Leaders can achieve the above by concentrating on technological advantage for the long term and operational advantage for the short term. Success in the long term is derived by banking on the right technologies which create new markets with new products or services, and also deliver them effectively with efficient processes. Success in the short term is derived by ensuring high quality products consistently with as low operationally-efficient costs and as high market-acceptable prices as possible. This requires leaders to constantly bet on sunrise technologies and optimize mature technologies. Successful leaders will deploy sub-leaders who have the necessary depth in various aspects of science and technology as well as operations to integrate the short term and long term successfully without any conflict.       
Competing versus collaborating

Leaders by definition tend to have a strong competitive spirit. There are leaders who believe that in the businesses they operate in they must be the first or the second. Competitive spirit, if not moderated and titrated could drive leaders, especially those committed to keeping their businesses in top pecking order, to take actions that engulf their businesses and leaders in competitive actions which could destabilize the businesses and leaders. In growing or stalling companies, neither the success nor failure is singularly that of one leader but of the leadership team as a whole. A leadership team which competes for success is more likely to fail its organization while a leadership team which collaborates for success, or even in failures, is more likely to secure success for its organization.
Extending the theme to the external world, successful leaders must know the relative benefits and pitfalls of unmitigated external competition. As brought out in my earlier blog, collaboration can contemporaneously coexist with competition in the current industrial and business world. Successful leaders who understand the tightrope between collaboration and competition would be best positioned to take optimal decisions between integration and diversification, in-sourcing and out-sourcing, in-licensing and out-licensing, investment and divestment, and physical and Internet aspects of business.  The ability to optimize investments and maximize returns would depend upon the ability to walk the tightrope between collaboration and competition.  
Kaizen versus Kaikaku

The other very important leadership choice is between kaizen and kaikaku. The more famous Japanese word kaizen means continuous improvement. Kaikaku, a less known Japanese word means radical change. Both the conceptual words have their origins in the famous Toyota Production System but have applications in areas beyond production.  Leaders who come in to turn around adverse business situations or to drive supernormal growth or leaders who are steeped in aggressive leadership templates may be tempted to consider radical change in preference to continuous improvement. On the other hand, leaders who are at the helm of mature businesses and whose leadership templates are built around balanced scorecard of all aspects of business may be inclined to consider continuous improvement in preference to radical change.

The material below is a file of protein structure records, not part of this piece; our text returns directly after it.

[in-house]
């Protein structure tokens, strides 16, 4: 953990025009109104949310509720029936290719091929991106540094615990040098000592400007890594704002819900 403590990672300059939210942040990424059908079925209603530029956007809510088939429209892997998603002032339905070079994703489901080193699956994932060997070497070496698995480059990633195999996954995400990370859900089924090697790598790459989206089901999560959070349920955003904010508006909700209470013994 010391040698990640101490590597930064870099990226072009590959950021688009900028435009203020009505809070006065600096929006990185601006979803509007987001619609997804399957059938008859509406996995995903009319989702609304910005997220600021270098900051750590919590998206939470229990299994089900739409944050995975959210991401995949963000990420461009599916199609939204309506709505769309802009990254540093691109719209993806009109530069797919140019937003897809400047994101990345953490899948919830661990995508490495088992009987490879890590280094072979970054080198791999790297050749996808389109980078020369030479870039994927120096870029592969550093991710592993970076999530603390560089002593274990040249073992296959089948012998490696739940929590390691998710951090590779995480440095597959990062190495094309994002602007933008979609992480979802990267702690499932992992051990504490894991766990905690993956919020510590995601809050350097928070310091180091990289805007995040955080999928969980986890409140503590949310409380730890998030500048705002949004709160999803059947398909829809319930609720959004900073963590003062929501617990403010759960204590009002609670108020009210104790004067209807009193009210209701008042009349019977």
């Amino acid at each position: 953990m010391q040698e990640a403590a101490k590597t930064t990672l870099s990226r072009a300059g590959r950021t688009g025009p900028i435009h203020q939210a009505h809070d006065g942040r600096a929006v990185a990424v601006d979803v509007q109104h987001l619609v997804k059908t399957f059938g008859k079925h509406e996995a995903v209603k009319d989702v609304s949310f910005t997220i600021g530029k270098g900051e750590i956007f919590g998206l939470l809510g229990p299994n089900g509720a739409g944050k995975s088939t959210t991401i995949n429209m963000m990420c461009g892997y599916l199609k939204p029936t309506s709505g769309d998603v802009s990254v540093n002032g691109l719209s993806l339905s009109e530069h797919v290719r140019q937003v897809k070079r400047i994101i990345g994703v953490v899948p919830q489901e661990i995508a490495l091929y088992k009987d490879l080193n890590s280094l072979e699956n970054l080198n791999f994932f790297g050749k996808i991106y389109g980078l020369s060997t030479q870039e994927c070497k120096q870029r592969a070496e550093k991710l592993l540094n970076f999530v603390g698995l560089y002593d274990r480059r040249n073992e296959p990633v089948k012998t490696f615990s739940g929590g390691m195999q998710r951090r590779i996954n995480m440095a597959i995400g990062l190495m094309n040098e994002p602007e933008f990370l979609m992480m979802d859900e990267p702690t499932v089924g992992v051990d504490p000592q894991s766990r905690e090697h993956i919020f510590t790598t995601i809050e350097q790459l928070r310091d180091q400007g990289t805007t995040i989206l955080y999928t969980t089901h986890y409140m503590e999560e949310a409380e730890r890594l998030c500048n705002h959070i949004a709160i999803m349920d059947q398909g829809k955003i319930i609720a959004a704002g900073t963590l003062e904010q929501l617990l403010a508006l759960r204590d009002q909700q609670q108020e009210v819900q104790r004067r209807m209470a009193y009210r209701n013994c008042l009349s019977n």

The above kaizen-kaikaku choice is more of an opportunity than a challenge if the leader sees the short term as the arena for kaizen (or continuous improvement) and the long term as the canvas for kaikaku (or radical change). In fact, Toyota has demonstrated how it applies both kaizen and kaikaku to its leadership culture. If Toyota’s annual refreshes and periodical overhauls of its automobile models are a result of kaizen, its pioneering pursuit of automobiles with hybrid technologies, and diversification into robotics and intelligent homes is a reflection of kaikaku. Samsung is another group whose leadership culture demonstrates simultaneous application of both kaizen and kaikaku. Samsung applies both kaizen and kaikaku to foundational short term, reflecting a high degree of technological, operational and leadership strength while every kaikaku transformation is quickly followed up with several kaizen initiatives.
Speaking versus listening
Leaders are evangelists of what they ardently believe in. The famous Quality gurus Deming and Juran and the management gurus Drucker and Prahalad have been evangelists of what they believed in. Charismatic leaders are well positioned to be evangelists of change whether of kaizen and kaikaku mode. Without their passionate espousal of change organizations, whether they are moribund or vibrant, would find it difficult to be catalyzed into change. That said, continuous evangelism could be more mesmerizing than galvanizing for the rank and file. It often distances the leader from ground realities, and even makes the sub-leaders become mere followers rather than creative thinkers and doers on their own. It requires perfect focus and fit-as-glove dovetailing for only single minded evangelism to become an institutional strength.
In contrast, leadership which combines passionate advocacy with empathetic listening takes leadership to the next higher level. If Douglas McGregor’s Theory X is to be believed, and many virtuous corporations do, in fact, benefit from Theory X as a driver of positive corporate culture, grassroots leadership often lies innate in an organization at senior levels to express to, and develop with, charismatic and passionate leaders. Great organizations, therefore, resort to continuous leadership development in their own institutes to listen to and to coach future leaders. Great leaders not only coach and mentor employees, negotiate with vendors, and assure customers and investors but also are willing to listen to employees, customers, vendors, investors and various stakeholders so that their own passion and evangelism gets directed at real issues and succeeds in providing real, sustainable solutions.
When ends converge